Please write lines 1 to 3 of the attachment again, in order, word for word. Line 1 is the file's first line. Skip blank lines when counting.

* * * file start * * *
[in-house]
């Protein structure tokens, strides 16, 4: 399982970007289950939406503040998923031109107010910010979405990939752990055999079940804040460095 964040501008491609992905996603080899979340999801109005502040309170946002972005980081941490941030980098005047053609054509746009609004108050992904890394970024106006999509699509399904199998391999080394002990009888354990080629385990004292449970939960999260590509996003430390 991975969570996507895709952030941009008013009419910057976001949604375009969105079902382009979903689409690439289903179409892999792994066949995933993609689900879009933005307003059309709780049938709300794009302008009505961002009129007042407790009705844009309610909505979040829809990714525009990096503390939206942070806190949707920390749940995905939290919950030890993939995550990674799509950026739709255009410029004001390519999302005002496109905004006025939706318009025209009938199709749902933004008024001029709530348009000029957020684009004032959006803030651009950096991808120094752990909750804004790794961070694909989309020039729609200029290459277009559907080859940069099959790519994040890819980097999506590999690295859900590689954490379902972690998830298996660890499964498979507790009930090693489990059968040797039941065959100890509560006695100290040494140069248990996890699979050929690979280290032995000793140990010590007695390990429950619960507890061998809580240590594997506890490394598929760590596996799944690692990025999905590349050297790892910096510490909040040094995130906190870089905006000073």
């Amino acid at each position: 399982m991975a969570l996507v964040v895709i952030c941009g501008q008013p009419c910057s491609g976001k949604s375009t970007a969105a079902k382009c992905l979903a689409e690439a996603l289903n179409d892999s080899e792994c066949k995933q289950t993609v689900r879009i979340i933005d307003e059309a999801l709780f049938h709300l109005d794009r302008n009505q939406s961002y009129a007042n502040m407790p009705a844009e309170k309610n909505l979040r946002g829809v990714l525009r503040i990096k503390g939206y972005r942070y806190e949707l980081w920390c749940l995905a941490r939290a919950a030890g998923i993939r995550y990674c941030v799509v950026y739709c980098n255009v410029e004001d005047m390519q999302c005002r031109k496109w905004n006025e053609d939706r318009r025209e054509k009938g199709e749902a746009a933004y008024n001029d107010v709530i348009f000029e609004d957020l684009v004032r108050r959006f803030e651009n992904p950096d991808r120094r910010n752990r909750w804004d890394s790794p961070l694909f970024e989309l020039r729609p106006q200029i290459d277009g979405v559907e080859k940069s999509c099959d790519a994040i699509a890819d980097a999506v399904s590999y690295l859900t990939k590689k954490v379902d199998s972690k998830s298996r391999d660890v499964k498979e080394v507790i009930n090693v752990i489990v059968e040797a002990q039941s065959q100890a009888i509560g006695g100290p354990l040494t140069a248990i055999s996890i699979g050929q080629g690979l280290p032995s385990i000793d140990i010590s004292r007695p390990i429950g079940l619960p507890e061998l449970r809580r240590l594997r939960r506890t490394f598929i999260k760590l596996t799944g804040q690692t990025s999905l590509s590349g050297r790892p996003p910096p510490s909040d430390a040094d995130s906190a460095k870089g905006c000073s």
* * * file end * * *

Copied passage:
[in-house]
């Protein structure tokens, strides 16, 4: 399982970007289950939406503040998923031109107010910010979405990939752990055999079940804040460095 964040501008491609992905996603080899979340999801109005502040309170946002972005980081941490941030980098005047053609054509746009609004108050992904890394970024106006999509699509399904199998391999080394002990009888354990080629385990004292449970939960999260590509996003430390 991975969570996507895709952030941009008013009419910057976001949604375009969105079902382009979903689409690439289903179409892999792994066949995933993609689900879009933005307003059309709780049938709300794009302008009505961002009129007042407790009705844009309610909505979040829809990714525009990096503390939206942070806190949707920390749940995905939290919950030890993939995550990674799509950026739709255009410029004001390519999302005002496109905004006025939706318009025209009938199709749902933004008024001029709530348009000029957020684009004032959006803030651009950096991808120094752990909750804004790794961070694909989309020039729609200029290459277009559907080859940069099959790519994040890819980097999506590999690295859900590689954490379902972690998830298996660890499964498979507790009930090693489990059968040797039941065959100890509560006695100290040494140069248990996890699979050929690979280290032995000793140990010590007695390990429950619960507890061998809580240590594997506890490394598929760590596996799944690692990025999905590349050297790892910096510490909040040094995130906190870089905006000073």
């Amino acid at each position: 399982m991975a969570l996507v964040v895709i952030c941009g501008q008013p009419c910057s491609g976001k949604s375009t970007a969105a079902k382009c992905l979903a689409e690439a996603l289903n179409d892999s080899e792994c066949k995933q289950t993609v689900r879009i979340i933005d307003e059309a999801l709780f049938h709300l109005d794009r302008n009505q939406s961002y009129a007042n502040m407790p009705a844009e309170k309610n909505l979040r946002g829809v990714l525009r503040i990096k503390g939206y972005r942070y806190e949707l980081w920390c749940l995905a941490r939290a919950a030890g998923i993939r995550y990674c941030v799509v950026y739709c980098n255009v410029e004001d005047m390519q999302c005002r031109k496109w905004n006025e053609d939706r318009r025209e054509k009938g199709e749902a746009a933004y008024n001029d107010v709530i348009f000029e609004d957020l684009v004032r108050r959006f803030e651009n992904p950096d991808r120094r910010n752990r909750w804004d890394s790794p961070l694909f970024e989309l020039r729609p106006q200029i290459d277009g979405v559907e080859k940069s999509c099959d790519a994040i699509a890819d980097a999506v399904s590999y690295l859900t990939k590689k954490v379902d199998s972690k998830s298996r391999d660890v499964k498979e080394v507790i009930n090693v752990i489990v059968e040797a002990q039941s065959q100890a009888i509560g006695g100290p354990l040494t140069a248990i055999s996890i699979g050929q080629g690979l280290p032995s385990i000793d140990i010590s004292r007695p390990i429950g079940l619960p507890e061998l449970r809580r240590l594997r939960r506890t490394f598929i999260k760590l596996t799944g804040q690692t990025s999905l590509s590349g050297r790892p996003p910096p510490s909040d430390a040094d995130s906190a460095k870089g905006c000073s």